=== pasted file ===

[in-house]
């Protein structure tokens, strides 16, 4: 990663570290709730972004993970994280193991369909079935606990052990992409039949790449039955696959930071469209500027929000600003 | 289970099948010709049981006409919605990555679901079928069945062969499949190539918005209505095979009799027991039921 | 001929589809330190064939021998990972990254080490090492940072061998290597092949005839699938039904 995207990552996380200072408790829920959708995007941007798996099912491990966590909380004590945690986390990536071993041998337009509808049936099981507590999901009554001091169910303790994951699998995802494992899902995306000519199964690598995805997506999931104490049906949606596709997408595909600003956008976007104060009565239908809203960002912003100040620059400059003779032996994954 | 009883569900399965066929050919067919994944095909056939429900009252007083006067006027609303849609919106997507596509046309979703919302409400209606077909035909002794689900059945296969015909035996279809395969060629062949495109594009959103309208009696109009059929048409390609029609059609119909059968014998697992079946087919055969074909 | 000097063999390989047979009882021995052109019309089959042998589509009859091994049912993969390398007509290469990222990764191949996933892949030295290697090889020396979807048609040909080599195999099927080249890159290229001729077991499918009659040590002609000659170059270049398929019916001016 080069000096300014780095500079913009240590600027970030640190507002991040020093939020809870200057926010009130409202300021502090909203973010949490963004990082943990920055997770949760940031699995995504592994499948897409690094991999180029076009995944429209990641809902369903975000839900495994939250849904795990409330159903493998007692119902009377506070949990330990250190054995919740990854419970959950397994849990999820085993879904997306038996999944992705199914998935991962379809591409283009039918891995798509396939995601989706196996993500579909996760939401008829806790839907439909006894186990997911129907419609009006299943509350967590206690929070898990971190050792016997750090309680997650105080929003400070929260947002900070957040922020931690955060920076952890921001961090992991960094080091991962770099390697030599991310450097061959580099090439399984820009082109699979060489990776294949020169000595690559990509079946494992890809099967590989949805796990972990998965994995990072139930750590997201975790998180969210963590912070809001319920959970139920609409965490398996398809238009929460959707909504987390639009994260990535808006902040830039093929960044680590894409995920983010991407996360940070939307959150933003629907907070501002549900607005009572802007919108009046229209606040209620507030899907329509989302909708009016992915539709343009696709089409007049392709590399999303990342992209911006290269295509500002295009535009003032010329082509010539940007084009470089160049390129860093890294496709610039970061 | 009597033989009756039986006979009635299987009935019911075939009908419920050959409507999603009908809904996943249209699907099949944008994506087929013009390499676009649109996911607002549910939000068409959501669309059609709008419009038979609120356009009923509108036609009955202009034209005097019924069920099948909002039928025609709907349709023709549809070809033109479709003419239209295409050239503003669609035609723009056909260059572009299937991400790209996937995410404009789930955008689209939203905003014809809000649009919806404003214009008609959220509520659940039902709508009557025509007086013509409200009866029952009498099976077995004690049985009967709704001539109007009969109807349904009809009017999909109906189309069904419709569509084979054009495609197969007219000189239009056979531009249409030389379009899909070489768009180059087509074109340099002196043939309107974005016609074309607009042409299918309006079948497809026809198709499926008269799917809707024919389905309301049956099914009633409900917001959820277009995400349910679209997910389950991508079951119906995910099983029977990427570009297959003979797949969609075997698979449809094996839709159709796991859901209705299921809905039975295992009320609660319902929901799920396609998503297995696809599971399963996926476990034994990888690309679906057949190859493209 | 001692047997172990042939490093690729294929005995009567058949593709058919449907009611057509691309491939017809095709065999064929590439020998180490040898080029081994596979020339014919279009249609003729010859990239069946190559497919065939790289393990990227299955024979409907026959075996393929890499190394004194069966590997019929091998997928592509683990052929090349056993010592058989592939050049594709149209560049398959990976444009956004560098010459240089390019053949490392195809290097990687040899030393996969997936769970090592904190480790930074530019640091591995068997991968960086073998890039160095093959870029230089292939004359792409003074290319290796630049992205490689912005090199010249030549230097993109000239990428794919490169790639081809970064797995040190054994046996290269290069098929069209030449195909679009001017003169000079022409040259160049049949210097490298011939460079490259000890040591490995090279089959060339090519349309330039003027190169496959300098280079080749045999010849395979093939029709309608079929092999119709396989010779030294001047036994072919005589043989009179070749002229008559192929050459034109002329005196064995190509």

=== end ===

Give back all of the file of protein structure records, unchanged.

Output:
[in-house]
């Protein structure tokens, strides 16, 4: 990663570290709730972004993970994280193991369909079935606990052990992409039949790449039955696959930071469209500027929000600003 | 289970099948010709049981006409919605990555679901079928069945062969499949190539918005209505095979009799027991039921 | 001929589809330190064939021998990972990254080490090492940072061998290597092949005839699938039904 995207990552996380200072408790829920959708995007941007798996099912491990966590909380004590945690986390990536071993041998337009509808049936099981507590999901009554001091169910303790994951699998995802494992899902995306000519199964690598995805997506999931104490049906949606596709997408595909600003956008976007104060009565239908809203960002912003100040620059400059003779032996994954 | 009883569900399965066929050919067919994944095909056939429900009252007083006067006027609303849609919106997507596509046309979703919302409400209606077909035909002794689900059945296969015909035996279809395969060629062949495109594009959103309208009696109009059929048409390609029609059609119909059968014998697992079946087919055969074909 | 000097063999390989047979009882021995052109019309089959042998589509009859091994049912993969390398007509290469990222990764191949996933892949030295290697090889020396979807048609040909080599195999099927080249890159290229001729077991499918009659040590002609000659170059270049398929019916001016 080069000096300014780095500079913009240590600027970030640190507002991040020093939020809870200057926010009130409202300021502090909203973010949490963004990082943990920055997770949760940031699995995504592994499948897409690094991999180029076009995944429209990641809902369903975000839900495994939250849904795990409330159903493998007692119902009377506070949990330990250190054995919740990854419970959950397994849990999820085993879904997306038996999944992705199914998935991962379809591409283009039918891995798509396939995601989706196996993500579909996760939401008829806790839907439909006894186990997911129907419609009006299943509350967590206690929070898990971190050792016997750090309680997650105080929003400070929260947002900070957040922020931690955060920076952890921001961090992991960094080091991962770099390697030599991310450097061959580099090439399984820009082109699979060489990776294949020169000595690559990509079946494992890809099967590989949805796990972990998965994995990072139930750590997201975790998180969210963590912070809001319920959970139920609409965490398996398809238009929460959707909504987390639009994260990535808006902040830039093929960044680590894409995920983010991407996360940070939307959150933003629907907070501002549900607005009572802007919108009046229209606040209620507030899907329509989302909708009016992915539709343009696709089409007049392709590399999303990342992209911006290269295509500002295009535009003032010329082509010539940007084009470089160049390129860093890294496709610039970061 | 009597033989009756039986006979009635299987009935019911075939009908419920050959409507999603009908809904996943249209699907099949944008994506087929013009390499676009649109996911607002549910939000068409959501669309059609709008419009038979609120356009009923509108036609009955202009034209005097019924069920099948909002039928025609709907349709023709549809070809033109479709003419239209295409050239503003669609035609723009056909260059572009299937991400790209996937995410404009789930955008689209939203905003014809809000649009919806404003214009008609959220509520659940039902709508009557025509007086013509409200009866029952009498099976077995004690049985009967709704001539109007009969109807349904009809009017999909109906189309069904419709569509084979054009495609197969007219000189239009056979531009249409030389379009899909070489768009180059087509074109340099002196043939309107974005016609074309607009042409299918309006079948497809026809198709499926008269799917809707024919389905309301049956099914009633409900917001959820277009995400349910679209997910389950991508079951119906995910099983029977990427570009297959003979797949969609075997698979449809094996839709159709796991859901209705299921809905039975295992009320609660319902929901799920396609998503297995696809599971399963996926476990034994990888690309679906057949190859493209 | 001692047997172990042939490093690729294929005995009567058949593709058919449907009611057509691309491939017809095709065999064929590439020998180490040898080029081994596979020339014919279009249609003729010859990239069946190559497919065939790289393990990227299955024979409907026959075996393929890499190394004194069966590997019929091998997928592509683990052929090349056993010592058989592939050049594709149209560049398959990976444009956004560098010459240089390019053949490392195809290097990687040899030393996969997936769970090592904190480790930074530019640091591995068997991968960086073998890039160095093959870029230089292939004359792409003074290319290796630049992205490689912005090199010249030549230097993109000239990428794919490169790639081809970064797995040190054994046996290269290069098929069209030449195909679009001017003169000079022409040259160049049949210097490298011939460079490259000890040591490995090279089959060339090519349309330039003027190169496959300098280079080749045999010849395979093939029709309608079929092999119709396989010779030294001047036994072919005589043989009179070749002229008559192929050459034109002329005196064995190509």